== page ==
The deeply Methodist Hillary Clinton

Biographer Gary Scott Smith argues that Clinton’s faith lies at the very core of her identity.

The American political scene is pockmarked by division and disagreement, but it seems incontestable that the public figure who has been most reviled and vilified over the past half century is Hillary Rodham Clinton. As Gary Scott Smith records in this remarkable biography, Clinton has been accused of all manner of chicanery and criminality, including murder. “She has been mocked as a witch, a bitch, a feminazi, a slut, a daughter of Satan, a whore, a castrating ball-breaker, and a Marxist,” Smith writes.

That endless stream of vitriol, especially the references to Satan and demons, is incongruent with the portrait that Smith provides in Do All the Good You Can. Smith is by no means uncritical. He’s quick to acknowledge Clinton’s occasional eliding of the truth, and he doesn’t hesitate to point out the inconsistency of an advocate for the poor seeking riches for herself. Yet he demonstrates throughout the book that “Clinton’s faith is more deeply rooted and fervent than many supporters, opponents, pundits, and biographers have recognized.”

Methodism, Smith argues, lies at the very core of Clinton’s identity, an observation corroborated by friends, colleagues, even critics—and by Clinton herself. When she joined the youth group at First Methodist Church in Park Ridge, Illinois, as a child, she came into contact with Don Jones, a Drew University graduate and youth pastor, who introduced her to the social gospel. She soon found herself struggling to reconcile her enhanced understanding of the faith with her political identity as a “Goldwater girl.”

That struggle continued for some time, and the importance of individual responsibility persisted in Clinton’s thinking, even as she putatively waded into the tides of liberalism. Smith walks us through what by any measure must be reckoned a remarkable career: Wellesley, Yale Law School, first lady of Arkansas, first lady of the United States, the Senate, secretary of state, presidential nominee. Throughout, the author braids Clinton’s faith into her actions and policies. Her commitment to shoring up the public educational system in Arkansas, for instance, derived at least in part from Clinton’s religious commitment to those less fortunate. The fact that Americans know little about Clinton’s theological moorings, Smith suggests, is due to the backlash she encountered to her religious statements. For example, following her “Politics of Meaning” speech in 1993, she was characterized as pious and self-righteous.

Smith confirms what the rest of the world suspected, namely, that the revelation of Clinton’s husband’s sexual liaison with Monica Lewinsky was utterly devastating. This was certainly not the first infidelity, but she found the public scrutiny of her marriage humiliating. Struggling in the slough of despond, she consulted with religious advisers, including Billy Graham. She drew on her faith as she ultimately decided to remain in the marriage.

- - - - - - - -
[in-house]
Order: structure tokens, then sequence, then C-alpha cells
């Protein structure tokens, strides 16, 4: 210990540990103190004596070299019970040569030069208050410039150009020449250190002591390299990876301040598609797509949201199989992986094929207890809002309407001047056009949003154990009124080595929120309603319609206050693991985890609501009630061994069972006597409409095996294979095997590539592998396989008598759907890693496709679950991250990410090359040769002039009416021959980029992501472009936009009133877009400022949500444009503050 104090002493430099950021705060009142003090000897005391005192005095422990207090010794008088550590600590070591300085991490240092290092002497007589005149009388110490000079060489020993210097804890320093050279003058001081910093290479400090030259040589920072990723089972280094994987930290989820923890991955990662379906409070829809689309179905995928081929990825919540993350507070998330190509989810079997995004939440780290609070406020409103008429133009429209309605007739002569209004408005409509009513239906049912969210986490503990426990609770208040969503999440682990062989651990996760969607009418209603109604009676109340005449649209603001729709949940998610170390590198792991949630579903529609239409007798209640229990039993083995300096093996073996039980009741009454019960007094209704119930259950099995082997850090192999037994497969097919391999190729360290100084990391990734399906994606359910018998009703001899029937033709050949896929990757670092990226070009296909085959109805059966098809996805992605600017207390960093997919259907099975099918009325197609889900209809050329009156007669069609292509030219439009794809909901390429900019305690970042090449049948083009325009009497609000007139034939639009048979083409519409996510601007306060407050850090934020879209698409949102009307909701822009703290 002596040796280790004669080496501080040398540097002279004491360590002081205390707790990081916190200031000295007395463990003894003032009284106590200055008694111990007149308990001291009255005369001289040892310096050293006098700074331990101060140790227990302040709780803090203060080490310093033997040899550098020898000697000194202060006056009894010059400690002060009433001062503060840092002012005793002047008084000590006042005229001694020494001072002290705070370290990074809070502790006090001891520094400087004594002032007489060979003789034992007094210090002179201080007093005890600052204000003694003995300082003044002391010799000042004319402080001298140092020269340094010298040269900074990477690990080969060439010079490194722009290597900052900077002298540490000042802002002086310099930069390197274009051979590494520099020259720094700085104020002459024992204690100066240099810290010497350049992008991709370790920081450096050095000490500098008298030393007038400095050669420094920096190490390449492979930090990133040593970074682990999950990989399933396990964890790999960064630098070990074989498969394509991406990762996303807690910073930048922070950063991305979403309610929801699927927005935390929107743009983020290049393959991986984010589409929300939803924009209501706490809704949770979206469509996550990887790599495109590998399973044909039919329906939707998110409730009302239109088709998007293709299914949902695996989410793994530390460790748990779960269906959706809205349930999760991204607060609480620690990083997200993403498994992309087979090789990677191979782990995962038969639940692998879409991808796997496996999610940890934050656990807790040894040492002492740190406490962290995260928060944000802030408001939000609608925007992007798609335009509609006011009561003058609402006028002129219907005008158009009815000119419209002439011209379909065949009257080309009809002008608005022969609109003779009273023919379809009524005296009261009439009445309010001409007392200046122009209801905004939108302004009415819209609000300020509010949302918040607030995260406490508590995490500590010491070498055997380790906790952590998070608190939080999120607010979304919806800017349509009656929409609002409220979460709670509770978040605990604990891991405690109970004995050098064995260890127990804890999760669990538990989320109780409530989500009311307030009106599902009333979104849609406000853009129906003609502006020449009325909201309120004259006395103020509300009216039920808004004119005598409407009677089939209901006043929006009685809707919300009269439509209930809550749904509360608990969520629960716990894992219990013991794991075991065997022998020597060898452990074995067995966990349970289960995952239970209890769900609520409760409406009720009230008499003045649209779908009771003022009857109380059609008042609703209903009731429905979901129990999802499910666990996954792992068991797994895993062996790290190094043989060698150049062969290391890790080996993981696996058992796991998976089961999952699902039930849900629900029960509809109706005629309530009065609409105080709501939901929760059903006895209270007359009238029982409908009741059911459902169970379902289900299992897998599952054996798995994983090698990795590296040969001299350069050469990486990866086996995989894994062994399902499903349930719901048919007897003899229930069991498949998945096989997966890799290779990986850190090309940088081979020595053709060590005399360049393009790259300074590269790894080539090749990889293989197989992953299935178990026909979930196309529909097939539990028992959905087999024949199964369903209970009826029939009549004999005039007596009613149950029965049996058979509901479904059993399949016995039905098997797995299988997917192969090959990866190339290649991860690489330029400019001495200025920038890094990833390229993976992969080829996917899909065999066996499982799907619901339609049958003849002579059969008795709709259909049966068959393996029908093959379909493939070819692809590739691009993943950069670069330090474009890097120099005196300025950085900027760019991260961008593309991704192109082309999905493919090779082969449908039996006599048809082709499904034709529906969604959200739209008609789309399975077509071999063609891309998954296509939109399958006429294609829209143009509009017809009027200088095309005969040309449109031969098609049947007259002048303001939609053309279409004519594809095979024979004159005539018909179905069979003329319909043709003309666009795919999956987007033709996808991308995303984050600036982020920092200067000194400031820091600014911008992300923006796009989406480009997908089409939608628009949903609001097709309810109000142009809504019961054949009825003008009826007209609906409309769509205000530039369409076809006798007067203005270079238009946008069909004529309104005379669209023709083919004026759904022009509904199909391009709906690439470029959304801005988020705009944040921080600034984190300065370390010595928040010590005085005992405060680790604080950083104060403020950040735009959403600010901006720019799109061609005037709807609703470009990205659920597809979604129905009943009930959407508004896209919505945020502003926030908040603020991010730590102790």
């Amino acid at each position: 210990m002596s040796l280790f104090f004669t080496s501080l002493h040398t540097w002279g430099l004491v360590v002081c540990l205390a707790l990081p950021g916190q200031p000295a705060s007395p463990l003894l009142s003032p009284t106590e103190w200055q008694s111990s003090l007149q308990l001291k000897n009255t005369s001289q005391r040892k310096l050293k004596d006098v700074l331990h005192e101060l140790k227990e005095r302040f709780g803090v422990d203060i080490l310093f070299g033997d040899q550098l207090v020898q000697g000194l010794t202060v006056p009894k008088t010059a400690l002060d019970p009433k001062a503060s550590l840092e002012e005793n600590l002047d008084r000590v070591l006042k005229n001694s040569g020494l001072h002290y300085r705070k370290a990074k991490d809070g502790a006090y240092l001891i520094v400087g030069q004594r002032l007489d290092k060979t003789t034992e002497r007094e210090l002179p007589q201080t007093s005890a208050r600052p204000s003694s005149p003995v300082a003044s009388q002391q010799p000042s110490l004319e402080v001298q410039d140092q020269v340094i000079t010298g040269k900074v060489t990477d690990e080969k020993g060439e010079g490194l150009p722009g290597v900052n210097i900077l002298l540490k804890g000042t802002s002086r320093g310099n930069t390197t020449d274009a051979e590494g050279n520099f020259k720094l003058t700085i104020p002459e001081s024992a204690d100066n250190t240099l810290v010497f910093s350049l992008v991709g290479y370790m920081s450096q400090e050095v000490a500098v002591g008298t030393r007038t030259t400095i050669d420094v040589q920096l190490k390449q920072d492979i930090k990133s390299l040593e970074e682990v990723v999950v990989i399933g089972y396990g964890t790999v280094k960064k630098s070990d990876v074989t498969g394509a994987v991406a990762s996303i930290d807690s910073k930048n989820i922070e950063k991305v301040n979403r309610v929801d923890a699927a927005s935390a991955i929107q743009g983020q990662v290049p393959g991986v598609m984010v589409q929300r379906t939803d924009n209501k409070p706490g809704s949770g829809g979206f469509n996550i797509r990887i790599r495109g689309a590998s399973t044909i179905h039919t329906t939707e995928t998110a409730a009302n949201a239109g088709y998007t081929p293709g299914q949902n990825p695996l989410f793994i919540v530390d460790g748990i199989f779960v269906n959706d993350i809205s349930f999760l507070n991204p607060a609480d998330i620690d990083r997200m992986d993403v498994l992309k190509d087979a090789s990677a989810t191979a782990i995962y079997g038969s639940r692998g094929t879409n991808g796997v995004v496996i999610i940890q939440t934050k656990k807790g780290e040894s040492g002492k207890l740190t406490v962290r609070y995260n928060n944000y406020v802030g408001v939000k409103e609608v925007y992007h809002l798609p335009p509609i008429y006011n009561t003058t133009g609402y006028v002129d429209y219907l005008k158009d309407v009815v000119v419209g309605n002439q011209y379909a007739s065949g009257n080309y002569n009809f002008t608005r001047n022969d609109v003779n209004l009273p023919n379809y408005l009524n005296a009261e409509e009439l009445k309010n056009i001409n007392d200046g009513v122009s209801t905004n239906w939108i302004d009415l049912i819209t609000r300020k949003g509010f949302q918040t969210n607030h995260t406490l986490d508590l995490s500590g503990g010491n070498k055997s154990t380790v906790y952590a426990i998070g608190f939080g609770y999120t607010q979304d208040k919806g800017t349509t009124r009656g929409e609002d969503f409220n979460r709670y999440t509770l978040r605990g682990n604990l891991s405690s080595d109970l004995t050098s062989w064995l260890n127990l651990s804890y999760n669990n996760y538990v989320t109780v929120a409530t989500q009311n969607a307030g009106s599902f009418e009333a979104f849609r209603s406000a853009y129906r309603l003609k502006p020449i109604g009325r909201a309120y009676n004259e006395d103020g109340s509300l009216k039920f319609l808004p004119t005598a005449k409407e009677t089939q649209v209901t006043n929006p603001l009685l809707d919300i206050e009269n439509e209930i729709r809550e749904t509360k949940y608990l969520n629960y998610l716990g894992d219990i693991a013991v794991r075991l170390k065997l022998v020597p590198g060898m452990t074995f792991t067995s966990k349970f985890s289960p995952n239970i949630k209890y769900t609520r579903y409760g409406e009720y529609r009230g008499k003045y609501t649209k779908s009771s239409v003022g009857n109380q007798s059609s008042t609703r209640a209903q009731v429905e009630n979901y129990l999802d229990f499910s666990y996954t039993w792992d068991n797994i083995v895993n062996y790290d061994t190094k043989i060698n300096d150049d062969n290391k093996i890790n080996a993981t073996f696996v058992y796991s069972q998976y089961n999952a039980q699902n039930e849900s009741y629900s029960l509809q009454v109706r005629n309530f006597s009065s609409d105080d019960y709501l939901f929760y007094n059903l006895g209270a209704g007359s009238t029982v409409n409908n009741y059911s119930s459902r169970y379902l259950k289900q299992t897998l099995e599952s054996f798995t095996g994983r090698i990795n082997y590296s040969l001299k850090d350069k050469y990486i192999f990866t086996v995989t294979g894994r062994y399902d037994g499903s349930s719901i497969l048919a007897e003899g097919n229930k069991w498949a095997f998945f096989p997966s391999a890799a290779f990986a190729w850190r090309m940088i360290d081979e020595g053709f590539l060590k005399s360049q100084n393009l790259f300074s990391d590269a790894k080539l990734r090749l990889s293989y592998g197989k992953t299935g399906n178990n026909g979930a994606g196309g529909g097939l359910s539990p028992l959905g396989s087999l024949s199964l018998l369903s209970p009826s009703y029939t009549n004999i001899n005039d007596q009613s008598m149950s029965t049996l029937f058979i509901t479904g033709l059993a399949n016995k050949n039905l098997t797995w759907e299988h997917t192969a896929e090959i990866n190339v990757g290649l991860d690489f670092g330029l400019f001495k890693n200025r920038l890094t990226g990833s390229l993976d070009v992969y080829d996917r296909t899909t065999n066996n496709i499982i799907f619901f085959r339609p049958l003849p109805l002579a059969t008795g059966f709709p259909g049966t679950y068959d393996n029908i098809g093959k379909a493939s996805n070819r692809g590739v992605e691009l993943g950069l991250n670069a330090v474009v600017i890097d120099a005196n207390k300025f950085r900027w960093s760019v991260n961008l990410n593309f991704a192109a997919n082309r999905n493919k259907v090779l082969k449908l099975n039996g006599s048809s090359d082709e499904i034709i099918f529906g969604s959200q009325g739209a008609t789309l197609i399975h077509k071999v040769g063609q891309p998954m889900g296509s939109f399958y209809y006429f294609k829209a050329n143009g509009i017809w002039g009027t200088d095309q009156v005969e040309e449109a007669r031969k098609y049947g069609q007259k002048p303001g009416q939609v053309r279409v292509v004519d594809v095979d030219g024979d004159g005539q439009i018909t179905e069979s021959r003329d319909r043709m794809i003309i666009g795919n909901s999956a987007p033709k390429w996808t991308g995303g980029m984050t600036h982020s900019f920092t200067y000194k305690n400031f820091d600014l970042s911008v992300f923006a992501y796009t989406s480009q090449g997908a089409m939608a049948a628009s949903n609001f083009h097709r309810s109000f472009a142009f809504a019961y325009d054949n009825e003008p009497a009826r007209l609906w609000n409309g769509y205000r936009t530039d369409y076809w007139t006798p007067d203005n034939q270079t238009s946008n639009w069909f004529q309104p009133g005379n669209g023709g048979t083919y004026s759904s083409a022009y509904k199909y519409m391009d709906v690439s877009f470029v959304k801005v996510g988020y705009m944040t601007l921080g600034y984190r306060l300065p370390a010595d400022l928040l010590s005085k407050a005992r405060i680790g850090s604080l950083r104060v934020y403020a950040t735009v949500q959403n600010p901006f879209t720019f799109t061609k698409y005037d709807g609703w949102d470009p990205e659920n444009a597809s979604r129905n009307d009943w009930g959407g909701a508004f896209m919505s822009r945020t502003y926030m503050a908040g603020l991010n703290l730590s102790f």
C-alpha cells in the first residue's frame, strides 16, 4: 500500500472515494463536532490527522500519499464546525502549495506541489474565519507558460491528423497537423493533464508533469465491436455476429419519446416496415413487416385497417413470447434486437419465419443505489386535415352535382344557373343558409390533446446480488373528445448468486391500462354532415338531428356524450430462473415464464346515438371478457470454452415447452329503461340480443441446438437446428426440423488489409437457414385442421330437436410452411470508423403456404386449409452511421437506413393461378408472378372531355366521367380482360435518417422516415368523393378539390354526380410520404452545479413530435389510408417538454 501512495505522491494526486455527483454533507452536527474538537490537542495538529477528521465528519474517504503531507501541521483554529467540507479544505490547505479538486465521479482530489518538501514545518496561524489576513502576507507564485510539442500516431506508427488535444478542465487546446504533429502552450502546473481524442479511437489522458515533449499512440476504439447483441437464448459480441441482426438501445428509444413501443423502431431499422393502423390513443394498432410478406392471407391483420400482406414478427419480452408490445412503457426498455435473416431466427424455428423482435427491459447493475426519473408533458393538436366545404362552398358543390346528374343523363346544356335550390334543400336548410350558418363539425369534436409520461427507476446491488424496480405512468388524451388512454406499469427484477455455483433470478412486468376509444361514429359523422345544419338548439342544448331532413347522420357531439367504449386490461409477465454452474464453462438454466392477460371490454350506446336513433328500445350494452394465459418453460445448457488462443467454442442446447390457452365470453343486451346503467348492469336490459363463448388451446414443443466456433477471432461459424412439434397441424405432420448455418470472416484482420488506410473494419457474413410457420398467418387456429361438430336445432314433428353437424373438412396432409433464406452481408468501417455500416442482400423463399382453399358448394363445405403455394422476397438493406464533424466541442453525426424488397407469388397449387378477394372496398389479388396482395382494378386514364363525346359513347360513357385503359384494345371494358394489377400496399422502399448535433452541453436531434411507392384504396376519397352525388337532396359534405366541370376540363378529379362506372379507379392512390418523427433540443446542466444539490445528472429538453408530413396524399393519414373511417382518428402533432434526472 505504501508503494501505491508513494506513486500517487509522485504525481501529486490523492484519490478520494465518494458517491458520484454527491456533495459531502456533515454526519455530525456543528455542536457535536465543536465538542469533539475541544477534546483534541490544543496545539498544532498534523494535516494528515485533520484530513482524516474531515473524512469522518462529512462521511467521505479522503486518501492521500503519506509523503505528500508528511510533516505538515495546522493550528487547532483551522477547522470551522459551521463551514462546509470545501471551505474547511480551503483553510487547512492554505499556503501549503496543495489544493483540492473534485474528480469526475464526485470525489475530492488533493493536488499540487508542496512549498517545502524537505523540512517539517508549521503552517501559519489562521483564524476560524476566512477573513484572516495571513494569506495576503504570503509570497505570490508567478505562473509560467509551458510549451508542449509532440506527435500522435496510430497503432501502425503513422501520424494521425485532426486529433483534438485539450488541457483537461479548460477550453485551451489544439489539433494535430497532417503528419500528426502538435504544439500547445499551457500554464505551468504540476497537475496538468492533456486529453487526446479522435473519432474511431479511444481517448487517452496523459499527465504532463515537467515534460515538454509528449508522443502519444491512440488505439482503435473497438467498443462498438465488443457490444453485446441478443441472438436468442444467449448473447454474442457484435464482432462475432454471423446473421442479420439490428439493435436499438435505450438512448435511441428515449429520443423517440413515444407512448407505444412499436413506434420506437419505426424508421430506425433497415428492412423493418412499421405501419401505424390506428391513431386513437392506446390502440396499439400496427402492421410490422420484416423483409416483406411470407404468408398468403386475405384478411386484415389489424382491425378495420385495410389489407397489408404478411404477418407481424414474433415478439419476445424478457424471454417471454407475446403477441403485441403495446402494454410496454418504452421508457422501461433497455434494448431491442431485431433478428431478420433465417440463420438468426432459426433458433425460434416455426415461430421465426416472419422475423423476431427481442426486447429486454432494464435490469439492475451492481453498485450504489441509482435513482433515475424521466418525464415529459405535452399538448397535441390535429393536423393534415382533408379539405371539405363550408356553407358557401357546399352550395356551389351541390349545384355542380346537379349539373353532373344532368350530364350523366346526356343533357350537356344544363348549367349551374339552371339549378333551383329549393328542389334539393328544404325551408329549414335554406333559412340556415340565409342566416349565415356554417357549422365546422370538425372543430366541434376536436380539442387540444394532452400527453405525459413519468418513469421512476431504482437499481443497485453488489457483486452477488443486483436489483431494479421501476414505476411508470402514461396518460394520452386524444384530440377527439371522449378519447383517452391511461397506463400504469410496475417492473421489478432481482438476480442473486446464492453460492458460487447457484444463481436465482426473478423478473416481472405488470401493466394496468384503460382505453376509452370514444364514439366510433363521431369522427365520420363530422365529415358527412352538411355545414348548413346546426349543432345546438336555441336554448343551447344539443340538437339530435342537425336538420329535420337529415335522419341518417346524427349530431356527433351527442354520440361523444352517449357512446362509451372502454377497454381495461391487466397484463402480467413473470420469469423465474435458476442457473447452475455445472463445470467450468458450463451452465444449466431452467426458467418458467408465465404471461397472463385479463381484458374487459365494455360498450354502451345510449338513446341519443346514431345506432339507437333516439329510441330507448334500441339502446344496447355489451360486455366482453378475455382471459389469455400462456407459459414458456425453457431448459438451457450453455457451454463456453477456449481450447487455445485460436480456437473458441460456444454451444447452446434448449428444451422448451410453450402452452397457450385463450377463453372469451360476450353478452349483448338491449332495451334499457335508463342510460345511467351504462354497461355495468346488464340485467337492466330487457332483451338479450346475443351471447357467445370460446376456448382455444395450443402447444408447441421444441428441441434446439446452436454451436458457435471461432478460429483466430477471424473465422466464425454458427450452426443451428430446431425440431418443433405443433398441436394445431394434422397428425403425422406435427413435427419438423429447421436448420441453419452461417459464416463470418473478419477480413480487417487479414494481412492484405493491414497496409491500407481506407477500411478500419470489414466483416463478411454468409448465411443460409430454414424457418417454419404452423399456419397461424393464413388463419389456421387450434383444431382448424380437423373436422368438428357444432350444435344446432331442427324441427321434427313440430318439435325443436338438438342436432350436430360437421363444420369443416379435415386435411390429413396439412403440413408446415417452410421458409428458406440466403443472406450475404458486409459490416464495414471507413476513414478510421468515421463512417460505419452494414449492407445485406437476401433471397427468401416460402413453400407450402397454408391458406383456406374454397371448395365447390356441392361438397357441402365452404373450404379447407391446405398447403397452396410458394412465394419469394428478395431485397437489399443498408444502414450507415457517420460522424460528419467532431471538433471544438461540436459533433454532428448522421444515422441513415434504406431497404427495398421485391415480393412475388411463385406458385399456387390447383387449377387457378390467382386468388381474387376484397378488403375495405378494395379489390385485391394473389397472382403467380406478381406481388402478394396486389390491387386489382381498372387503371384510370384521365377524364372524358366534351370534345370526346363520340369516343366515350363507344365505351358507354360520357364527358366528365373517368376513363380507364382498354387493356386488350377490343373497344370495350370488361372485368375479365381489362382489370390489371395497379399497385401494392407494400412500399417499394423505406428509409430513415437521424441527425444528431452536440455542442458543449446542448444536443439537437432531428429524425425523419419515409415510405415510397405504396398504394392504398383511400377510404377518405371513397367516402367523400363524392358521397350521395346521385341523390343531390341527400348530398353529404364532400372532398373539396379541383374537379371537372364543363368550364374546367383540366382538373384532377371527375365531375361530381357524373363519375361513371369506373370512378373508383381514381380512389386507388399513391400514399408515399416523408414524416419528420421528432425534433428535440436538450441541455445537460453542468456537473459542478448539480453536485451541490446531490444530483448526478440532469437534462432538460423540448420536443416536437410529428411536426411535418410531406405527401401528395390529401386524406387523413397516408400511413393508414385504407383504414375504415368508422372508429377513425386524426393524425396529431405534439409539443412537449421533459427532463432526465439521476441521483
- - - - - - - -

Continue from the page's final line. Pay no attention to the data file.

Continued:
Not surprisingly, Smith expends a great deal of energy analyzing the 2016 presidential election, the first time a major political party nominated a woman. The author cites several reasons for Clinton’s loss. Why did 81 percent of White evangelical voters support a thrice-married, self-confessed sexual predator and former casino operator who could not even fake religious literacy over a devout and faithful Methodist? Smith faults Clinton for not talking more about her faith, for not enlisting the support of evangelical leaders, and for apparently rejecting Tony Campolo’s offer to create an Evangelicals for Hillary group.

All those factors, together with the blunder of using a private email server for official business, doubtless played a role. Still, I have to believe that Smith captures the central problem in a short, declarative sentence: “Evangelical disdain for Clinton had been building for a quarter century.” If anything, Smith underestimates the duration and the durability of the opposition.

This spiritual biography is filled with astute observations, many of which arguably call for fuller treatment. Smith notes, for example, that the Democratic Party platform has reflected Methodist social justice teachings ever since the 1972 candidacy of George McGovern, a Wesleyan Methodist seminarian and student pastor. Smith also argues that Hillary was “more personally devout” than any Democratic nominee in recent decades except George McGovern and Jimmy Carter.

That devotion did not propel Clinton to the presidency, in part because, as Smith writes, she “rarely explicitly connected her political positions to biblical precepts.” The Bible Clinton reads and quotes with such alacrity says something about hiding one’s light under a bushel.

Randall Balmer

Randall Balmer, an Episcopal priest, teaches at Dartmouth College and is the author of Redeemer: The Life of Jimmy Carter.

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